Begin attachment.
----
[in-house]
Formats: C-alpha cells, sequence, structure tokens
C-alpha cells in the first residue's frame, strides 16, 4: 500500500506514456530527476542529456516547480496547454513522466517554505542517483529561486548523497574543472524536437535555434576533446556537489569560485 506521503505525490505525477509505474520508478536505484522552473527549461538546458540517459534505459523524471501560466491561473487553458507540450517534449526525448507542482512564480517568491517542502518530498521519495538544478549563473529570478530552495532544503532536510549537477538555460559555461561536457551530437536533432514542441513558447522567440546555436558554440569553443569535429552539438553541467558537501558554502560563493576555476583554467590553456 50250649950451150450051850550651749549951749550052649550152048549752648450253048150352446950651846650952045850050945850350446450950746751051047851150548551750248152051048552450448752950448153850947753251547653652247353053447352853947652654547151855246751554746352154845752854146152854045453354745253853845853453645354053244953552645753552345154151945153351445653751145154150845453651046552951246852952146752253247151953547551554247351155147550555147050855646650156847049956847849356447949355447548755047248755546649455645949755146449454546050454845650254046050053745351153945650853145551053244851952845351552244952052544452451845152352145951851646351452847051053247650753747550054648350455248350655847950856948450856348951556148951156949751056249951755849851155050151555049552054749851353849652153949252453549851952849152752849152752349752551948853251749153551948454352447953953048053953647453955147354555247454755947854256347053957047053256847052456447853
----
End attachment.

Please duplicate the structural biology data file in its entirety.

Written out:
[in-house]
Formats: C-alpha cells, sequence, structure tokens
C-alpha cells in the first residue's frame, strides 16, 4: 500500500506514456530527476542529456516547480496547454513522466517554505542517483529561486548523497574543472524536437535555434576533446556537489569560485 506521503505525490505525477509505474520508478536505484522552473527549461538546458540517459534505459523524471501560466491561473487553458507540450517534449526525448507542482512564480517568491517542502518530498521519495538544478549563473529570478530552495532544503532536510549537477538555460559555461561536457551530437536533432514542441513558447522567440546555436558554440569553443569535429552539438553541467558537501558554502560563493576555476583554467590553456 50250649950451150450051850550651749549951749550052649550152048549752648450253048150352446950651846650952045850050945850350446450950746751051047851150548551750248152051048552450448752950448153850947753251547653652247353053447352853947652654547151855246751554746352154845752854146152854045453354745253853845853453645354053244953552645753552345154151945153351445653751145154150845453651046552951246852952146752253247151953547551554247351155147550555147050855646650156847049956847849356447949355447548755047248755546649455645949755146449454546050454845650254046050053745351153945650853145551053244851952845351552244952052544452451845152352145951851646351452847051053247650753747550054648350455248350655847950856948450856348951556148951156949751056249951755849851155050151555049552054749851353849652153949252453549851952849152752849152752349752551948853251749153551948454352447953953048053953647453955147354555247454755947854256347053957047053256847052456447853